How will the recipients use these transfers? Will some microfinance companies create loan products where these payments become the instalments, and the recipient gets Rs 25,000 upfront instead of Rs 2,000 thrice a year? Will these funds be used to repay existing loans from money lenders? Will these funds be used to buy Rs 500 of better food every month, send the kids to a private school, invest in sowing the next crop, or used to buy a bicycle? Will they save all or part of it? Each of these choices will very likely be made by some individuals, but the collective impact would depend on how many chose to do what.
Will it be inflationary? Theoretically, a sudden rise in demand where supply takes time to respond should create inflation. If for argument’s sake, everyone used these funds to send children to private schools, there could be a shortage of schools and teachers and the price of schooling would rise. But this risk is low: At about a third of a per cent point of GDP, this is small. The diffused nature of this transfer (a small sum to a large number of people), makes it unlikely to cause a demand surge for any particular good or service. Rs 6,000 per year may mean a 30 per cent addition to some households’ income, and 5 per cent to others: This would show up in how they spend these funds as well.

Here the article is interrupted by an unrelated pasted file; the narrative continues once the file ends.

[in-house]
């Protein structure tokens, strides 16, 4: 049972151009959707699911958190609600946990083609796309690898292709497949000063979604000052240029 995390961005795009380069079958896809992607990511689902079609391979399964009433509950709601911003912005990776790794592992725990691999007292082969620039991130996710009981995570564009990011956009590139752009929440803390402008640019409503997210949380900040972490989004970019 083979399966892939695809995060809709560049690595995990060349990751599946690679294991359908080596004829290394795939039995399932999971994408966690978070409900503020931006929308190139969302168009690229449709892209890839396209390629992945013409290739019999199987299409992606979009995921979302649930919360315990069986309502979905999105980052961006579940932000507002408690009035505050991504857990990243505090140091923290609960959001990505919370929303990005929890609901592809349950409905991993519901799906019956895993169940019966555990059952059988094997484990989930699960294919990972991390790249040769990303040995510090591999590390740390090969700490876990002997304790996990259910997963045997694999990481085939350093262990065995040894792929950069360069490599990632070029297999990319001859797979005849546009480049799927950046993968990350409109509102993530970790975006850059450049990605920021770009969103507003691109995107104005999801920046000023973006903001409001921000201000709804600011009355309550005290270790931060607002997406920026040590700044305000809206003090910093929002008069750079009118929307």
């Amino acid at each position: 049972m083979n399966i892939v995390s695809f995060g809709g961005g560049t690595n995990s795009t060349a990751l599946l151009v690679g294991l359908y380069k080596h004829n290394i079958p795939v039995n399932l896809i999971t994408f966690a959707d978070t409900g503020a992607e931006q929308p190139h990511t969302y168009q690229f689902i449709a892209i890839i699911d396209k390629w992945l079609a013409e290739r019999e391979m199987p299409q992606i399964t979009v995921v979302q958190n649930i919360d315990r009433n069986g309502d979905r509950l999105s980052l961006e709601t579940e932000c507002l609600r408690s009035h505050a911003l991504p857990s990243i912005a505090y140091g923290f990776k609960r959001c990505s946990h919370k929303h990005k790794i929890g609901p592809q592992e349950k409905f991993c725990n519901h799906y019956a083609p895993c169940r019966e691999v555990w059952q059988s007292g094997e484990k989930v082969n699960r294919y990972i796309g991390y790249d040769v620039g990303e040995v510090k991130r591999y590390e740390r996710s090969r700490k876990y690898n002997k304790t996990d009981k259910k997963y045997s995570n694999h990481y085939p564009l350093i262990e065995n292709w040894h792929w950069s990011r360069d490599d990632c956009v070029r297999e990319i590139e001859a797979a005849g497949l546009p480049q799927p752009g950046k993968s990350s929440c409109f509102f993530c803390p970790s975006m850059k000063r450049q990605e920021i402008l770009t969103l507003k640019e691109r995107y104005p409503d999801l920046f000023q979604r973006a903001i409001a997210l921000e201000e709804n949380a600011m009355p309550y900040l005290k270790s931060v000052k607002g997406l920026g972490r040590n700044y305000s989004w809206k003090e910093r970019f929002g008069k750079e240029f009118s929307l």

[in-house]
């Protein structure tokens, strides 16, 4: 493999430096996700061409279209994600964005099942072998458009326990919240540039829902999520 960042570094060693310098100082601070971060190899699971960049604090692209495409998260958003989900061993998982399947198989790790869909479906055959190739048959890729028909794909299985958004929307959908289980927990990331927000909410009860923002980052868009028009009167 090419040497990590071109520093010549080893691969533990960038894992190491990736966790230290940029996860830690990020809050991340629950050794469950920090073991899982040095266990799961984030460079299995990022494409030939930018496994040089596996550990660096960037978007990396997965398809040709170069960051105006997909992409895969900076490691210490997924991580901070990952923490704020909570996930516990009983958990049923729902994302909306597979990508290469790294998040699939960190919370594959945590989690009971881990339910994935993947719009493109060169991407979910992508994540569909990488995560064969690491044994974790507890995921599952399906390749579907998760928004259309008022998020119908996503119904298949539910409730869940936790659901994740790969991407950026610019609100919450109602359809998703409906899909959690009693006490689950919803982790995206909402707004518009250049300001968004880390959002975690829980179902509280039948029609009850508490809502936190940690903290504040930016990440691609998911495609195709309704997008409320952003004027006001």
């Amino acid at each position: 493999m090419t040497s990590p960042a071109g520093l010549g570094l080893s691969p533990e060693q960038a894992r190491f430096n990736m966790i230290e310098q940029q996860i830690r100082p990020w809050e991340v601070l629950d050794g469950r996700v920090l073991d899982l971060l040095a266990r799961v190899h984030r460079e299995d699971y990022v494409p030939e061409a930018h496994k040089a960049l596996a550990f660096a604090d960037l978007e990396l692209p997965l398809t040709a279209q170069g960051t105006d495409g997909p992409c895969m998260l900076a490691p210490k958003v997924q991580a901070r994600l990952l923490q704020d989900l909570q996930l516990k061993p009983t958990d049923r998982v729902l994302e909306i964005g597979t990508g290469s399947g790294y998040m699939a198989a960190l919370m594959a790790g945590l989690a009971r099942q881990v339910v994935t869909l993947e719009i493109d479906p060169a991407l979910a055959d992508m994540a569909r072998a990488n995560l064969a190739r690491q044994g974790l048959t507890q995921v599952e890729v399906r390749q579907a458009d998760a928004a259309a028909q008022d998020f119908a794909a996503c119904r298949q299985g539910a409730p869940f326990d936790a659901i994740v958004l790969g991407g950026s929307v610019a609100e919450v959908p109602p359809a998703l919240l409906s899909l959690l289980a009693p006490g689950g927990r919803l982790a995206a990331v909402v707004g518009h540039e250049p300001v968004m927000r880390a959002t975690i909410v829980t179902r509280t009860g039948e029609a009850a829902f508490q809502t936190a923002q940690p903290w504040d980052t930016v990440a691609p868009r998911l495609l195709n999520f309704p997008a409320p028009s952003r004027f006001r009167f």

If this had been structured as a monthly income scheme, with double the transfer per recipient for half as many beneficiaries, the impact on inflation may have been higher. Such a scheme would have most likely boosted food demand: This is nearly 60 per cent of the consumption basket of the target population. If you have ever asked how a country with one of the lowest milk consumption per capita can have an oversupply of milk for several years, the answer is that milk at current prices is unaffordable to many. If the demand for milk, meat, fruits and vegetables, that is, more expensive calories, was boosted, the stalled channel of income transfer from the rich to the poor, which is food prices, would have restarted.
This stimulus should boost growth, which has been fading rapidly in the last several months. Most indicators of economic activity had been showing a steady slowdown in the last several months. There were some measures in the budget to support the real-estate market as well as developers, but we believe that the challenges of the non-banking finance sector are likely to overwhelm any positive impact of the fiscal measures announced.
An income transfer scheme was somewhat inevitable, and such a scheme will likely continue for many years. After a certain stage of economic development, it becomes difficult for average per capita agricultural incomes to keep pace with the rest of the economy, as land productivity becomes a limiting factor. Moving workers away from agriculture is the only sustainable solution: In the interim, such schemes can provide temporary relief. But given how little we understand about its potential impact, policy-makers need to be agile in making design changes to maximise the gains without having damaging side-effects.
The writer is India strategist and co-head of Asia Pacific Strategy for Credit Suisse